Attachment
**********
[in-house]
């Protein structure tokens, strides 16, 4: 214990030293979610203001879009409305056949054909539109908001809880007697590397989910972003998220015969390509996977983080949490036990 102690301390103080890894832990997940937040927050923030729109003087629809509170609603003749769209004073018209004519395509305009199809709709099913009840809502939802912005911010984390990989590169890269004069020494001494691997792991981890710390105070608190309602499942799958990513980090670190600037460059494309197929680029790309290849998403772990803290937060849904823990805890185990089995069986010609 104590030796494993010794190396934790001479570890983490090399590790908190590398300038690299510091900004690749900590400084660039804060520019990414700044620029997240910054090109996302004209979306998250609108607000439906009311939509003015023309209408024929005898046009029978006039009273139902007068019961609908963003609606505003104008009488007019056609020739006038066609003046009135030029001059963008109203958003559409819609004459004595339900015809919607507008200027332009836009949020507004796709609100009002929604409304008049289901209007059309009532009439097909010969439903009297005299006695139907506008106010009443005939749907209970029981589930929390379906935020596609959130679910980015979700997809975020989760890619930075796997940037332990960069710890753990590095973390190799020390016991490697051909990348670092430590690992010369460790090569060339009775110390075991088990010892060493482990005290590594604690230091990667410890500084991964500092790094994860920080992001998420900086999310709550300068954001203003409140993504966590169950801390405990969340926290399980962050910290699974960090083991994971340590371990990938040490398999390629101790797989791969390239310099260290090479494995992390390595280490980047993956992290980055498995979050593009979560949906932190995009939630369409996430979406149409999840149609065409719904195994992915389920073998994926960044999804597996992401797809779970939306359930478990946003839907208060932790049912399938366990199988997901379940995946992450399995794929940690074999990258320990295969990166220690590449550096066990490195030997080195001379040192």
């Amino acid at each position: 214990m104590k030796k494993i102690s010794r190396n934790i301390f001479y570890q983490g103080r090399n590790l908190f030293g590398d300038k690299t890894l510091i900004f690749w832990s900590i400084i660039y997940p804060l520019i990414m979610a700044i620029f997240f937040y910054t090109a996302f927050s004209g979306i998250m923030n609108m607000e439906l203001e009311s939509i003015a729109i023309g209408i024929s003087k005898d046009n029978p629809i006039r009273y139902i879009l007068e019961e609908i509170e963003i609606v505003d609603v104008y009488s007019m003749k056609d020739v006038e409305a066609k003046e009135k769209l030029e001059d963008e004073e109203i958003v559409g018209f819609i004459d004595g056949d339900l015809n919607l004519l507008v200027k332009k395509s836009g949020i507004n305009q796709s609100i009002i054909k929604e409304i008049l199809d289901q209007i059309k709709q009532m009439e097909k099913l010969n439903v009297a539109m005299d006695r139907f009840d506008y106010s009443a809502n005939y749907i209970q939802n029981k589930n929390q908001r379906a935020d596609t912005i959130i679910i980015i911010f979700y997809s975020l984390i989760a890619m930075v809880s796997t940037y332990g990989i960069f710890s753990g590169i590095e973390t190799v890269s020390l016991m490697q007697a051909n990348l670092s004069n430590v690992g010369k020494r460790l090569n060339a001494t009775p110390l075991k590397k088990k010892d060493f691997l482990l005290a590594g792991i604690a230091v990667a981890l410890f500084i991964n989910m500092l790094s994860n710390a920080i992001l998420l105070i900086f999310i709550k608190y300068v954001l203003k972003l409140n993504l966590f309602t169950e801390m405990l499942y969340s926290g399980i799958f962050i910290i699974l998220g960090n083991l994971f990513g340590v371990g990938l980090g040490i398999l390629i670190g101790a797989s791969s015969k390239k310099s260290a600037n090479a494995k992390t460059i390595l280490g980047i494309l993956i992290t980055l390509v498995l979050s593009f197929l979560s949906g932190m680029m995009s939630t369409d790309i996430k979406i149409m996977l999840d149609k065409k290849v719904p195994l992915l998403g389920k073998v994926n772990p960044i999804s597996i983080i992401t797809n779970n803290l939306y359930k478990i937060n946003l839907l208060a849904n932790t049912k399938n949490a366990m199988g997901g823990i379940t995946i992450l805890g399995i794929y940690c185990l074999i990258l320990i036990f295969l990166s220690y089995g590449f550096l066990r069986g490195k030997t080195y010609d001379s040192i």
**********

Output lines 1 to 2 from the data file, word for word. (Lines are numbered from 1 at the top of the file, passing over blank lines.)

[in-house]
């Protein structure tokens, strides 16, 4: 214990030293979610203001879009409305056949054909539109908001809880007697590397989910972003998220015969390509996977983080949490036990 102690301390103080890894832990997940937040927050923030729109003087629809509170609603003749769209004073018209004519395509305009199809709709099913009840809502939802912005911010984390990989590169890269004069020494001494691997792991981890710390105070608190309602499942799958990513980090670190600037460059494309197929680029790309290849998403772990803290937060849904823990805890185990089995069986010609 104590030796494993010794190396934790001479570890983490090399590790908190590398300038690299510091900004690749900590400084660039804060520019990414700044620029997240910054090109996302004209979306998250609108607000439906009311939509003015023309209408024929005898046009029978006039009273139902007068019961609908963003609606505003104008009488007019056609020739006038066609003046009135030029001059963008109203958003559409819609004459004595339900015809919607507008200027332009836009949020507004796709609100009002929604409304008049289901209007059309009532009439097909010969439903009297005299006695139907506008106010009443005939749907209970029981589930929390379906935020596609959130679910980015979700997809975020989760890619930075796997940037332990960069710890753990590095973390190799020390016991490697051909990348670092430590690992010369460790090569060339009775110390075991088990010892060493482990005290590594604690230091990667410890500084991964500092790094994860920080992001998420900086999310709550300068954001203003409140993504966590169950801390405990969340926290399980962050910290699974960090083991994971340590371990990938040490398999390629101790797989791969390239310099260290090479494995992390390595280490980047993956992290980055498995979050593009979560949906932190995009939630369409996430979406149409999840149609065409719904195994992915389920073998994926960044999804597996992401797809779970939306359930478990946003839907208060932790049912399938366990199988997901379940995946992450399995794929940690074999990258320990295969990166220690590449550096066990490195030997080195001379040192």